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1 January 2011
Fenofibrate exerts renoprotective effects in patients with type 2 diabetes
In patients with type 2 diabetes, fenofibrate administered for 5 years on top of recommended usual care reduced renal function decline assessed by changes in estimated glomerular and urinary albumin:creatinine ratio. A milestone achievement for the reduction of residual risk of diabetic nephropathy..
Davis TM, Ting R, Best JD, Donoghoe MW, Drury PL, Sullivan DR, Jenkins AJ,OConnell RL, Whiting MJ, Glasziou PP, Simes RJ, Kesäniemi YA, Gebski VJ, Scott RS, Keech AC
Objectives To assess in the FIELD study population the effects of long-term fenofibrate treatment on pre-specified renal outcomes during treatment, and after drug cessation (prespecified washout substudy).

Main study

  • Population: 9,795 type 2 diabetic patients aged 50 to 75 years with:
    • baseline plasma total cholesterol between 3.0 and 6.5 mmol/l
    • total cholesterol/HDL-cholesterol ratio ≥4.0 or plasma triglycerides ranging from 1.0 to 5.0 mmol/l,
    • no need of lipid-lowering drugs
    • plasma creatinine ≤130 μmol/l, no liver or gallbladder disease, no cardiovascular event within 3 months prior to recruitment
  • Intervention: patient randomly assigned to fenofibrate 200 mg or placebo daily for 5 years on average.
  • Outcomes:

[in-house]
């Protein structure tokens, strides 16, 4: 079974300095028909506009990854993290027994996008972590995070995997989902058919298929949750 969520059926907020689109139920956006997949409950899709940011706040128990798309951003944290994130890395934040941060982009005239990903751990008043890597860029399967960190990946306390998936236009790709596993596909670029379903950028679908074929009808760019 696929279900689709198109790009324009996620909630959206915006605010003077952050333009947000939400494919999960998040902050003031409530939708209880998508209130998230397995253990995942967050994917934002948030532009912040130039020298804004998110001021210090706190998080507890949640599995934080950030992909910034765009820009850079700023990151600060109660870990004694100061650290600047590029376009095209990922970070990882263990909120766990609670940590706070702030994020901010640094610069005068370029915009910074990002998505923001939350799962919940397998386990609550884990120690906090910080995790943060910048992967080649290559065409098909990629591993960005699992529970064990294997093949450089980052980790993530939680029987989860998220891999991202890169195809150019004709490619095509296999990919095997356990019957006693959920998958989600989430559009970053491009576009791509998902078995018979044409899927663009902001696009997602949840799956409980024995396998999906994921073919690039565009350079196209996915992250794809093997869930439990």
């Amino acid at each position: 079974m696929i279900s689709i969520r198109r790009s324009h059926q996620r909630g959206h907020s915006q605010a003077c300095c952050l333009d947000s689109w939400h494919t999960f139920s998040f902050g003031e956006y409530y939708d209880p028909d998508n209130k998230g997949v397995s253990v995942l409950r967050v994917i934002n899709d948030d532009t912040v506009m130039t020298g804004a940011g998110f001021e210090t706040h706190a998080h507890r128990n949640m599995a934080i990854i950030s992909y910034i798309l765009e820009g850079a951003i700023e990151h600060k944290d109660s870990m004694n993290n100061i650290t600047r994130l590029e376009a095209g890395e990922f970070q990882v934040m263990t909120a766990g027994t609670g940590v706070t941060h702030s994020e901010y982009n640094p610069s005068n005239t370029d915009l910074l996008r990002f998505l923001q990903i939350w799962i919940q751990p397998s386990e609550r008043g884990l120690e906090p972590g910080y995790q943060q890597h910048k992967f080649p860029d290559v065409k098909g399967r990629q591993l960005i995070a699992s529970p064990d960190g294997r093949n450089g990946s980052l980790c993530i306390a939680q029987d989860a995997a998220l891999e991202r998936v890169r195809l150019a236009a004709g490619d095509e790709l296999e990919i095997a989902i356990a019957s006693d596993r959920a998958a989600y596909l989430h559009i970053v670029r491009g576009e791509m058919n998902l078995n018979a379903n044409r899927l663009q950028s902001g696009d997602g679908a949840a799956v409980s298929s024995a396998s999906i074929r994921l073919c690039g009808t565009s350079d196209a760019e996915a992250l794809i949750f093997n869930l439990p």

• changes in renal function (estimated glomerular filtration rate, eGFR)
    • plasma creatinine
    • changes in urinary albumin:creatinine (ACR) ratio

Washout substudy

  • Population: 661 patients re-assessed 52±13 days after close-out
  • Outcomes: plasma creatinine
Main results Main study
  • Chronic rise of plasma creatinine, significantly higher on fenofibrate than on placebo (1.62 vs1.89 μmol/l annually, p=0.01)
  • Significantly lower secular decrease in eGFR on fenofibrate than on placebo (-1.19 vs -2.03 ml min−1 1.73 m−2 annually, p<0.001)
  • In both groups, urinary ACR fell over 5 years. The fall was greater in participants on fenofibrate (23.7% vs 11.5%; mean difference 13.9% [95% CI 9.2–18.3]; p<0.001)
  • 14% less progression, and 18% more albuminuria regression (p<0.001) than in participants on placebo

Fenofibrate washout substudy

  • Population: 661 patients re-assessed 52±13 days after close-out
  • Significantly lower decrease from baseline of eGFR in patients exposed to fenofibrate (-1.9 ml min−1 1.73 m−2, p=0.065) than in those on on placebo (-6.9 ml min−1 1.73 m−2, p<0.001)
Authors’ conclusion Fenofibrate reduced albuminuria and slowed estimated GFR loss over 5 years, despite initially and reversibly increasing plasma creatinine. These results support to consider the use of fenofibrate in type 2 diabetes to reduce renal morbidity.


Except for glycemic and blood pressure control, attempts to alleviate through pharmacological intervention the huge personal and societal burden of diabetic nephropathy have been inconclusive so far. Despite currently available treatments, diabetes is still a leading cause of renal damage and end-stage renal disease.(1) In the STENO-2 study conducted in patients with type 2 diabetes, multifactorial treatment did not prevent the development of renal disease in 25% of patients over 13 years.(2) There is an obvious need to reduce the residual risk of diabetic nephropathy in patients receiving even the most stringent treatments of type 2 diabetes.